Thursday, October 1, 2015
SunGard's Astec Analytics provides intraday short-selling market data via securities lending analytics. In a recent report sent to clients, the firm shared a “roundup of some of the hottest stocks from a securities lending perspective.”
Below is a look at Karl Loomes’ list of top stocks in the Americas – from a security lending perspective.
AppleSame as last week, Apple was Astec’s top pick for the Americas this week. The company was once again in the spotlight as it released its new iPhone 6S, “which as usual saw fans queuing around the street in anticipation.”
Management said that based on pre-orders it anticipates sales in the first weekend to surpass the 10 million units its predecessor sold last year. “Despite this, the company’s share price saw fairly mixed trade during the week,” the report assured.
“While Astec’s data suggests [sic] short sellers have been taking a bearish view for the firm over the past month, during which time borrowing volumes have climbed 32 percent.”
GoProMaintaining its spot from last week, GoPro is number two in Astec’s list.
This week Facebook Inc FB launched a new 360-degree video facility, which GoPro cameras “are set to dominate in, utilizing a proprietary six-camera spherical rig that was announced earlier this year,” the report explained.
However, Loomes noted, wider concerns regarding the wearable technology industry were noticeable in trading action for the most part. In fact, the number of GoPro shares being borrowed climbed roughly four times higher over September, hitting their highest levels since the company went public.
Chesapeake EnergyAlso maintaining its spot from last week is Chesapeake. Over the past week, oil prices took another blow, following the release of official data from the U.S. Energy Information Administration (EIA), which showed crude production in the United States has increased to 9.14m/bpd. In addition, The Street’s online research platform rates the stock a sell.
“The ongoing trouble with the oil markets saw its shares pressured during the week, though on the borrowing front our data hints at the first stages of slackening demand to short sell its stock, with the cost of borrowing falling from more than 16 percent to about 12 percent,” Loomes expounded.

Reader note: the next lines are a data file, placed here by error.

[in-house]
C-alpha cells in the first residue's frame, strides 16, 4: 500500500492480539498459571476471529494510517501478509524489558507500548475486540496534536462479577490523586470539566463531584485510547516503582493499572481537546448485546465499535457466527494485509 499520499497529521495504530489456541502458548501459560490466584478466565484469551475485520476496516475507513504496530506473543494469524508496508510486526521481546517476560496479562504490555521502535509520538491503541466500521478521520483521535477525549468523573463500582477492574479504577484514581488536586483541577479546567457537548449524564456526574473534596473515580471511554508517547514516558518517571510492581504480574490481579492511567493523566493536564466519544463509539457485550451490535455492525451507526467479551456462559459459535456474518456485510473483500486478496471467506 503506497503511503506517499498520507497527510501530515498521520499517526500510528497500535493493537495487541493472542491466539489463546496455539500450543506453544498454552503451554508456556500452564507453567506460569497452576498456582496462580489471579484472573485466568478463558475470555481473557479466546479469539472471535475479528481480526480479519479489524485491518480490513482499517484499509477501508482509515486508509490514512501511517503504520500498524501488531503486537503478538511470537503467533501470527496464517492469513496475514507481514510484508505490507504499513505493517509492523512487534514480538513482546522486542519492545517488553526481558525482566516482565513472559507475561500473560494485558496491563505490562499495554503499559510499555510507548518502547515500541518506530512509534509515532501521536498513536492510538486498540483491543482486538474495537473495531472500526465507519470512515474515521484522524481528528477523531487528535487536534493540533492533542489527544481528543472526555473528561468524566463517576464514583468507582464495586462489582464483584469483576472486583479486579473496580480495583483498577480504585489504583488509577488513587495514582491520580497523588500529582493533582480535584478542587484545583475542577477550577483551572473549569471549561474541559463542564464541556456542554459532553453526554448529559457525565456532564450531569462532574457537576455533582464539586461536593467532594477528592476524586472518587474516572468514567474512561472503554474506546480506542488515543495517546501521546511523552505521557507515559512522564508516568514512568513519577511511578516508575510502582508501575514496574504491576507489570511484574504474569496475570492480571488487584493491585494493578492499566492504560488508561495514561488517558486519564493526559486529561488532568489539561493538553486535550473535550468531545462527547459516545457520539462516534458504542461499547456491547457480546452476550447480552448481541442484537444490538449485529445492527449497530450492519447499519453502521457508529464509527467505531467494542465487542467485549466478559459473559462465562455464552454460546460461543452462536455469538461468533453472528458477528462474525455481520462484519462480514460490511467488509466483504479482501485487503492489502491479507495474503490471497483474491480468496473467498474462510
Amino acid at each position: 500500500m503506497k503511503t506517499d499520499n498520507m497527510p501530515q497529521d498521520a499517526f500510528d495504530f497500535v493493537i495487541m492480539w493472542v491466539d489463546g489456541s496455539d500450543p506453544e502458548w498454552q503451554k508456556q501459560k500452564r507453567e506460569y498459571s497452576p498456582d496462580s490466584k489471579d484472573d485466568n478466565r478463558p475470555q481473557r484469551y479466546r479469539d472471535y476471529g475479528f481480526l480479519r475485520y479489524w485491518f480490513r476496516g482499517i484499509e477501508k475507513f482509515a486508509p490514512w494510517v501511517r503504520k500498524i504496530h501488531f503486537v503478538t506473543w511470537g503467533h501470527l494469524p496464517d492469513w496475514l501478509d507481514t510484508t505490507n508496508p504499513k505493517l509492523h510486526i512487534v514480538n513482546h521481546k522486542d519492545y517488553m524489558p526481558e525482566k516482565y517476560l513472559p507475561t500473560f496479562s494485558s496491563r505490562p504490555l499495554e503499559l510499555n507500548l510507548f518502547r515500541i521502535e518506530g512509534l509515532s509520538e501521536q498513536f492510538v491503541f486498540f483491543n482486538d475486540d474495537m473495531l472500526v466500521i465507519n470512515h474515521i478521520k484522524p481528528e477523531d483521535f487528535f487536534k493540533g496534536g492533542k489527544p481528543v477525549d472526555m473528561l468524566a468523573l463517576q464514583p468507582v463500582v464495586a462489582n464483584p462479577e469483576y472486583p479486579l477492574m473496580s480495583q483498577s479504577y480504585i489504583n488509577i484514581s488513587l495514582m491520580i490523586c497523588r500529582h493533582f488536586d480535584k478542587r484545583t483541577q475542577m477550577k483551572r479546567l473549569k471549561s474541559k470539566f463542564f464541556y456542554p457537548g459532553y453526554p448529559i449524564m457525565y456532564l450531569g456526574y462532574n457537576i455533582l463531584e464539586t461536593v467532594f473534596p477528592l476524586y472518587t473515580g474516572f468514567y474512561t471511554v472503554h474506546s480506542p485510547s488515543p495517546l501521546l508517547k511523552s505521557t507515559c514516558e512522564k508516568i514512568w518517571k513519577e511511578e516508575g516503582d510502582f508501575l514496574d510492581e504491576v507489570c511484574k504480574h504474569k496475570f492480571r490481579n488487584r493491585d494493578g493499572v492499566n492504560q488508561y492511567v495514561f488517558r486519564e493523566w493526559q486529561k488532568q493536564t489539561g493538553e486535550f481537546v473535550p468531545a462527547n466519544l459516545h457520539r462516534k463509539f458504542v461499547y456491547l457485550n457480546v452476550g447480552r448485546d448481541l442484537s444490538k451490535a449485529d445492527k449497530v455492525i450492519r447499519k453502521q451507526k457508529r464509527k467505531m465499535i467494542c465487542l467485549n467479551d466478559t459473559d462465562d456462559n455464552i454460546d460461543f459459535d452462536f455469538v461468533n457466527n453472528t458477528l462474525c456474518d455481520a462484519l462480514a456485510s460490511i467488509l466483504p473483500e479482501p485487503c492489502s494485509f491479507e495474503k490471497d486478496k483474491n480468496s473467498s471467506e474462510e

FitbitFitbit was once again on the spotlight this week, following the release of official exchange short selling data, which showed short sellers were reducing their positions in the company. Nonetheless, Astec’s data, “which covers the period that the official numbers have yet to show, suggests this was actually merely a dip in the metric rather than a sustained change in attitude.”
The firm’s lending data shows that the amount of Fitbit shares being borrowed did decline about 21 percent in the first two weeks of the month. However, the figure has bounced back since, surpassing previous levels and surging 55 percent in the second half of the month.
ZIOPHARM OncologyZIOPHARM made it to this week’s list on the back of “selling pressure brought about by technical trading – its price seen as crossing a key support level, which triggered a number of large stops in the market, forcing traders to sell the stock and bringing about a 14 percent drop in Friday’s session.”
Having said this, the technical moves mentioned above apparently did not receive “a matched reaction on the part of short sellers,” as borrowing volumes actually fell three percent on Friday. Nonetheless, overall borrowing volumes are still high, 16 percent above where they stood a month ago.
Keryx BiopharmaceuticalsFinally, there’s Keryx, which made it to the list after gaining European approval for its hyperphosphatemia treatment Fexeric. Despite the good news, the company’s stock price “held in the red for most of the week.”
According to Asctec’s borrowing data, short selling activity seems to be increasing. The number of Keryx shares being borrowed rose 9 percent over the past couple of weeks.
Everyone is so focused on looking at the Fed and whether or not it decides to raise rates by a puny 0.25%, that they are completely overlooking the fact that it is the market’s role to set interest rates, and if the Fed is not up to the job, then the markets will eventually take over and do it in a manner that is likely to involve rises vastly greater than a mere 0.25%, which given the current fragile and extremely unstable debt structure, can be expected to have catastrophic consequences. (more)